Interview | October 14, 2016
Part Of The Same Story: An Interview With Hayden James


hayden james

Before his show at U Street Music Hall on October 12, with supporting acts Luke Million, Bête Noire and Dena Amy, we got to have a chat with Hayden James. After just a few releases, James has been touring across the globe – from the U.S., to Asia, Europe and around his home country, Australia – at some of the most high profile festivals; Roskilde, Reading, Leeds and Lollapalooza to name a few. His show was vibrant and light-hearted for a Wednesday night: all walks of life flocked to U Hall for his set. Sticking to his euphoric melodies, Hayden James spun his well-loved releases – namely Something About You and Just a Lover – and representing his fellow Aussie artists, he featured his remixes of Rüfüs, and mixed his debut track “Permission to Love with Touch Sensitive’s “Show Me.” James’ infatuation with the cosmos meant that his visceral vocals and beats were teamed with melting galactic visuals. Hayden James is just one example of the amazing output of Sydney-based label, Future Classic. As the name suggests, the label is ahead of the game and innovative in every respect when it comes to electronic music. Without a doubt, in anticipation of his new album, Hayden James is a shining star who put in the time and effort to create quality music with serious danceability. See our chat with him below about travel, outer space, and more.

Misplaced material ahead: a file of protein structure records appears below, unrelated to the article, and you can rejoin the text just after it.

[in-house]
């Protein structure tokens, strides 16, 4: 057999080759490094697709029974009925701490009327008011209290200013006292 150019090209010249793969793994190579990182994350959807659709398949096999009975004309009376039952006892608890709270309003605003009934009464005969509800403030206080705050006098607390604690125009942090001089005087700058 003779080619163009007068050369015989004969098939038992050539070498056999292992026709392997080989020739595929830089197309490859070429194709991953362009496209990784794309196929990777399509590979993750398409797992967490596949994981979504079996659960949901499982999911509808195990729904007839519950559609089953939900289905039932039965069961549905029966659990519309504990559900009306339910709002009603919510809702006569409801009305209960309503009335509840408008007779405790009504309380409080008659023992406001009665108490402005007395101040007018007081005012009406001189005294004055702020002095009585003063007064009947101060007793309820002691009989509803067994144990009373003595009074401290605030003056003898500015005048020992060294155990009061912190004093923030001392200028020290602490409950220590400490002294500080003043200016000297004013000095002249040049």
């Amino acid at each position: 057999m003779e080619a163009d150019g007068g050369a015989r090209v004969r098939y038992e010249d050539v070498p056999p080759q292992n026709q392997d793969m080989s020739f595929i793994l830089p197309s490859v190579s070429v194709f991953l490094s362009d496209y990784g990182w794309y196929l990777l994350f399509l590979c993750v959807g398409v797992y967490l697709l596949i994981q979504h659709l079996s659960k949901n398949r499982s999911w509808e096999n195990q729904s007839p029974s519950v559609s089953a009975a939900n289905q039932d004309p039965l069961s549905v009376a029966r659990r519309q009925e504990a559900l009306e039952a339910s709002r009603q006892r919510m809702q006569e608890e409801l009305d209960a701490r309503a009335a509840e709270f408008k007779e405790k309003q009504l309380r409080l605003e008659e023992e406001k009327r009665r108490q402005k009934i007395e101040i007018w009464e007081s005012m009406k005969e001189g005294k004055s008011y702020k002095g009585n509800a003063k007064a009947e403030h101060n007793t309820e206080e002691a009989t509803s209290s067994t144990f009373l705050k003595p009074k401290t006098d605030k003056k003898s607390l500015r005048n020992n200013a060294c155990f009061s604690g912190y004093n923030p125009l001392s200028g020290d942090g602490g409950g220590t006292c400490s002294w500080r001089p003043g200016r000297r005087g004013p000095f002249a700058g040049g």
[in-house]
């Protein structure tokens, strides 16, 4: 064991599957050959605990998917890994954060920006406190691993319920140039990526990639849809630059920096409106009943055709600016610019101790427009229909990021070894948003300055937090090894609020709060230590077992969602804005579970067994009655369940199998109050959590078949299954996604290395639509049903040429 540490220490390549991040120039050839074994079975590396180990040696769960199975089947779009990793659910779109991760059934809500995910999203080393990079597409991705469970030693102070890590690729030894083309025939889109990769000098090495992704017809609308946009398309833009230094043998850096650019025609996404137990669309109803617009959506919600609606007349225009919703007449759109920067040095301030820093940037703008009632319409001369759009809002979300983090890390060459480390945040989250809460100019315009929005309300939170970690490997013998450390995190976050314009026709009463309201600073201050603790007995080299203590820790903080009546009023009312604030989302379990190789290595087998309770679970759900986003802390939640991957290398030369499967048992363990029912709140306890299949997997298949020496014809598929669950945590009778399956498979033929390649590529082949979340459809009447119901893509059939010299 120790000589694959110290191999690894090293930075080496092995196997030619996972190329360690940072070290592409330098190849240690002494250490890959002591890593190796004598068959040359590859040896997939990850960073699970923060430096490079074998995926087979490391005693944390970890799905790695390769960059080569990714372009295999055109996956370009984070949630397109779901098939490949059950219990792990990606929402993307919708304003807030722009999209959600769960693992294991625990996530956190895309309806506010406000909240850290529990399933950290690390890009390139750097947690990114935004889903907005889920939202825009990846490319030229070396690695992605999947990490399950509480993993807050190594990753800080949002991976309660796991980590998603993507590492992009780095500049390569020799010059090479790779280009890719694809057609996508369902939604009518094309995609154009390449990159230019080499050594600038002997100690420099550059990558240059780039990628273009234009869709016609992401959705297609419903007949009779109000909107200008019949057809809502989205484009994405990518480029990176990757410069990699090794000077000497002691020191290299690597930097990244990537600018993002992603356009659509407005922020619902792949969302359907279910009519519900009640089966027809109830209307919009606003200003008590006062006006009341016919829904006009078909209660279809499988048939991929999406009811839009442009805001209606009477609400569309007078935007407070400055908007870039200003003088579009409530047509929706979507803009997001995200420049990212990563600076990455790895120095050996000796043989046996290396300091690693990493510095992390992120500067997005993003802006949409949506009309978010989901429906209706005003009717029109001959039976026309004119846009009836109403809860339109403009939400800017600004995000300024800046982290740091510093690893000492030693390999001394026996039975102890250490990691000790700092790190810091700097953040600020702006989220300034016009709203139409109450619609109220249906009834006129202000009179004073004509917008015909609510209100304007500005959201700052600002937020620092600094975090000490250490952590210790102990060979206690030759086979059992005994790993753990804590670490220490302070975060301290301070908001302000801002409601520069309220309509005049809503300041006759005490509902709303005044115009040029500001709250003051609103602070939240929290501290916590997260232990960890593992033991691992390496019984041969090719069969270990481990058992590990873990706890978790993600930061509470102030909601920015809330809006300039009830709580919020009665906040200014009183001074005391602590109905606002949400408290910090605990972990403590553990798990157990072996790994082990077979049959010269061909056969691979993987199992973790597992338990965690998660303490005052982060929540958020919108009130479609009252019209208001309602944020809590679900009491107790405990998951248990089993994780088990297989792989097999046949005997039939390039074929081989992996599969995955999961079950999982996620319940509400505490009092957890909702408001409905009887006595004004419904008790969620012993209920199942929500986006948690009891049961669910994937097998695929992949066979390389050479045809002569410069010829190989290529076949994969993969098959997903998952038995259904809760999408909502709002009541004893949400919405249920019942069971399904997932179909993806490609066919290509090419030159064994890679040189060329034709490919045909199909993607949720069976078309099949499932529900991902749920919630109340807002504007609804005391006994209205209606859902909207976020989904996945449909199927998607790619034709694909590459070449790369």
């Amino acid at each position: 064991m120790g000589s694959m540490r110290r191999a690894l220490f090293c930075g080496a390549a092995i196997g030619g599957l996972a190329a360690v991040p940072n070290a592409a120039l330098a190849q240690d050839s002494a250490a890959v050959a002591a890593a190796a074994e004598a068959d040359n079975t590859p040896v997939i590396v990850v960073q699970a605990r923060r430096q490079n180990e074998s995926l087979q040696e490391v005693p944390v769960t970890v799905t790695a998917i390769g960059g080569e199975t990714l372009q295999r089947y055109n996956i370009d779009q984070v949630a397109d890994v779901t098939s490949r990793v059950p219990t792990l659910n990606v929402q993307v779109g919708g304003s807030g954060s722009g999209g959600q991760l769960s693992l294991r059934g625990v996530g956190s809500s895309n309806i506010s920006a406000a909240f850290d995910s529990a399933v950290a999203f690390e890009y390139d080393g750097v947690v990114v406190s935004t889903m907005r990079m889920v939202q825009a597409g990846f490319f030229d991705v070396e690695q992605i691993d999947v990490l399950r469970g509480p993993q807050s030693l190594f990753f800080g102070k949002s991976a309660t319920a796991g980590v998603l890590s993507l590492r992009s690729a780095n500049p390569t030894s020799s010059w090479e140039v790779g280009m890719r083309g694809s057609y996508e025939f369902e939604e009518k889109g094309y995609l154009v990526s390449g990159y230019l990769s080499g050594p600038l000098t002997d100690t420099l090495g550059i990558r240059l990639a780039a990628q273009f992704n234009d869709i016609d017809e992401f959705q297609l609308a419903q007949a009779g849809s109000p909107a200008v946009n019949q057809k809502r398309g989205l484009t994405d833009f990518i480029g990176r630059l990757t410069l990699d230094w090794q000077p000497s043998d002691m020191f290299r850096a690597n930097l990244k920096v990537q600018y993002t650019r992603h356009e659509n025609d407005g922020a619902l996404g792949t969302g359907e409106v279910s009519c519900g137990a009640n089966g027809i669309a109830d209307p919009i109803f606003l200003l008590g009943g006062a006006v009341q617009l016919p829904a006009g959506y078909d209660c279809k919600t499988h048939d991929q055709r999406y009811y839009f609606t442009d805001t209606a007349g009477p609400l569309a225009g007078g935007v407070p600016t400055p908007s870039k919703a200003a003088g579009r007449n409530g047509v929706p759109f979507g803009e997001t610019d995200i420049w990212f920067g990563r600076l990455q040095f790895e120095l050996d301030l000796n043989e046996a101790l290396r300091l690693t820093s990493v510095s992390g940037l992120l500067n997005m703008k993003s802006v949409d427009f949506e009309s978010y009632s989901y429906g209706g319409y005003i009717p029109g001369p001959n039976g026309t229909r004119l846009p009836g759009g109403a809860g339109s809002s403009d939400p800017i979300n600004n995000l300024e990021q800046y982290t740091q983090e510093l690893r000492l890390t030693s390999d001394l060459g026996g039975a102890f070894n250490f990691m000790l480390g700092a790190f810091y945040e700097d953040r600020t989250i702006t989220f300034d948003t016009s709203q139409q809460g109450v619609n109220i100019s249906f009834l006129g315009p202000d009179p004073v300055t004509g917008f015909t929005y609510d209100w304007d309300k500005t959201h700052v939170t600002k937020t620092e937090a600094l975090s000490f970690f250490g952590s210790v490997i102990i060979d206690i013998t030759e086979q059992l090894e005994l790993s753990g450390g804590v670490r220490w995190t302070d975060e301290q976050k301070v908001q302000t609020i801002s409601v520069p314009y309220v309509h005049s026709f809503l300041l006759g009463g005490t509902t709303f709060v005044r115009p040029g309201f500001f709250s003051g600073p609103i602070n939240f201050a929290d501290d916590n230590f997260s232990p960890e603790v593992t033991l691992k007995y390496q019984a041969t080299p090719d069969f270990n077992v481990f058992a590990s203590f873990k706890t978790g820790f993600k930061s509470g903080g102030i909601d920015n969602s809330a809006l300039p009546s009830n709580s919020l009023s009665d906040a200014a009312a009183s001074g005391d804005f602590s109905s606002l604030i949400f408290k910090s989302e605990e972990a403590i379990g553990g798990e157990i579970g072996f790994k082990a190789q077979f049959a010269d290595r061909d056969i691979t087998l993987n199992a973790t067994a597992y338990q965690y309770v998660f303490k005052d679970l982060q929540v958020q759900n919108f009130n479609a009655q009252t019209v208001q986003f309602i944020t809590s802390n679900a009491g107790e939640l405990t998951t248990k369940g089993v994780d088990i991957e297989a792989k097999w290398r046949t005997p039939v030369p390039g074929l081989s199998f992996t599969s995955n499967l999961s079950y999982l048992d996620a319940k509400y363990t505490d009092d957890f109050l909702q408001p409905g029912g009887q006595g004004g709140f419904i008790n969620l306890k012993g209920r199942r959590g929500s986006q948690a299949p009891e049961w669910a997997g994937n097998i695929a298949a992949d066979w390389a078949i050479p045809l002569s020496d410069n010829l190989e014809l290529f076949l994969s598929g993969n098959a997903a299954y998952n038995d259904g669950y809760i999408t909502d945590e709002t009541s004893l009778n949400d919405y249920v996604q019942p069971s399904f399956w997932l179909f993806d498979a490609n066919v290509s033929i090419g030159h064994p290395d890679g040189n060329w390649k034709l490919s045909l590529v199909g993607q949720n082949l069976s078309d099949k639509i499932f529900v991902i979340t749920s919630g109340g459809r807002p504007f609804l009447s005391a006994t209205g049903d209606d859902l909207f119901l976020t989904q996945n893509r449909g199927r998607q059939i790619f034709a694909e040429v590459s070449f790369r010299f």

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Would you rather fight one horse-sized duck, or a hundred duck-sized horses?

 

Hayden James: I’m gonna go with a hundred duck-sized horses. I’ve got a mean kick. Plus, they’ve already seen me fight a horse-sized duck.

 

I hear you’re really into space – and you went to NASA recently, how was that?

 

HJ: Incredible – I didn’t think we could go timing wise, but we saw the astronauts “practice ground.” But it was fascinating, and I got a NASA jumper.

 

That sounds amazing. My dream would be to go to space camp – I was so jealous of all the little American kids who got to go into zero gravity aged-ten while i’m in England studying in boarding school hating myself.

 

HJ: Where in the UK did you grow up?

 

In London, and Wiltshire!

 

HJ: I used to live in Richmond for 4 years – because of my dad’s job we moved from Sydney [when I was 15] to England for a few years, and I went to Wimbledon school – and that’s when I got into DJing.

 

Yeah England’s good for that. And I heard you went to on holiday to Chile! You should go to the Atacama Desert if you like space: it’s the perfect place to look at the Milky Way.

 

HJ: I’ve been to Ayers Rock before and they have a night in the desert type thing and you can see the Milky Way there because there’s no light pollution. It’s amazing.

 

Where else did you guys go in South America?

 

HJ: Jen (my wife) and I, we went to the Andes in Chile. We didn’t have time to do Machu Picchu. We went to Rio, Iguazú falls and Argentina. We traveled there for 6 months.

 

Did you see those weird squirrel things in Iguazú?

 

HJ: Yes! We did! Then after that the three of us also went to Bogotá – I did a show with Empire of the Sun there.

 

They would play there.

 

HJ: Yeah, everyone is nuts for them there. [Editor’s note: This is true. They just headlined our Fall Classic. We are nuts for them here.]